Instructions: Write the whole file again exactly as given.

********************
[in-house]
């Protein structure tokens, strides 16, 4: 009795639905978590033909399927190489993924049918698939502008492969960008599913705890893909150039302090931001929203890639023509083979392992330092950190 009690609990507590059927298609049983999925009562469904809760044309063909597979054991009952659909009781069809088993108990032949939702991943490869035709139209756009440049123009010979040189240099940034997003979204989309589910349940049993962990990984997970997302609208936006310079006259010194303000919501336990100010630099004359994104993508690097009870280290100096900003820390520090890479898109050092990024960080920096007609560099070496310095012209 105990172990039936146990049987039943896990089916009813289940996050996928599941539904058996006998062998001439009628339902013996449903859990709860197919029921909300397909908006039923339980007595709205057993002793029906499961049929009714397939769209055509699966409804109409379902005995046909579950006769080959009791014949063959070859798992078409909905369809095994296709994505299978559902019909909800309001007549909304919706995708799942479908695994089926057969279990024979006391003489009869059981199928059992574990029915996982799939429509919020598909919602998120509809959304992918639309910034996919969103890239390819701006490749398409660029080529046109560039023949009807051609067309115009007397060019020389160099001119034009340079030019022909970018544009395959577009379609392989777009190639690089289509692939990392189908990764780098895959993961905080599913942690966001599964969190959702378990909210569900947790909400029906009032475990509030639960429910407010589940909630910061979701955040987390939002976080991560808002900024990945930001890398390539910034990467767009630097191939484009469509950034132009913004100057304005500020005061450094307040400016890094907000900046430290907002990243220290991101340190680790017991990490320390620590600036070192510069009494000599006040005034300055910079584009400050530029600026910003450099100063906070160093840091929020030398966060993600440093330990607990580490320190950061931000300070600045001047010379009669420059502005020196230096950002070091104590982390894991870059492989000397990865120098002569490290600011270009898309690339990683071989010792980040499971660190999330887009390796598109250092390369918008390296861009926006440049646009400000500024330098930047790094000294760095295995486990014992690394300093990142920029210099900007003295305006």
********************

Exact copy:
[in-house]
């Protein structure tokens, strides 16, 4: 009795639905978590033909399927190489993924049918698939502008492969960008599913705890893909150039302090931001929203890639023509083979392992330092950190 009690609990507590059927298609049983999925009562469904809760044309063909597979054991009952659909009781069809088993108990032949939702991943490869035709139209756009440049123009010979040189240099940034997003979204989309589910349940049993962990990984997970997302609208936006310079006259010194303000919501336990100010630099004359994104993508690097009870280290100096900003820390520090890479898109050092990024960080920096007609560099070496310095012209 105990172990039936146990049987039943896990089916009813289940996050996928599941539904058996006998062998001439009628339902013996449903859990709860197919029921909300397909908006039923339980007595709205057993002793029906499961049929009714397939769209055509699966409804109409379902005995046909579950006769080959009791014949063959070859798992078409909905369809095994296709994505299978559902019909909800309001007549909304919706995708799942479908695994089926057969279990024979006391003489009869059981199928059992574990029915996982799939429509919020598909919602998120509809959304992918639309910034996919969103890239390819701006490749398409660029080529046109560039023949009807051609067309115009007397060019020389160099001119034009340079030019022909970018544009395959577009379609392989777009190639690089289509692939990392189908990764780098895959993961905080599913942690966001599964969190959702378990909210569900947790909400029906009032475990509030639960429910407010589940909630910061979701955040987390939002976080991560808002900024990945930001890398390539910034990467767009630097191939484009469509950034132009913004100057304005500020005061450094307040400016890094907000900046430290907002990243220290991101340190680790017991990490320390620590600036070192510069009494000599006040005034300055910079584009400050530029600026910003450099100063906070160093840091929020030398966060993600440093330990607990580490320190950061931000300070600045001047010379009669420059502005020196230096950002070091104590982390894991870059492989000397990865120098002569490290600011270009898309690339990683071989010792980040499971660190999330887009390796598109250092390369918008390296861009926006440049646009400000500024330098930047790094000294760095295995486990014992690394300093990142920029210099900007003295305006």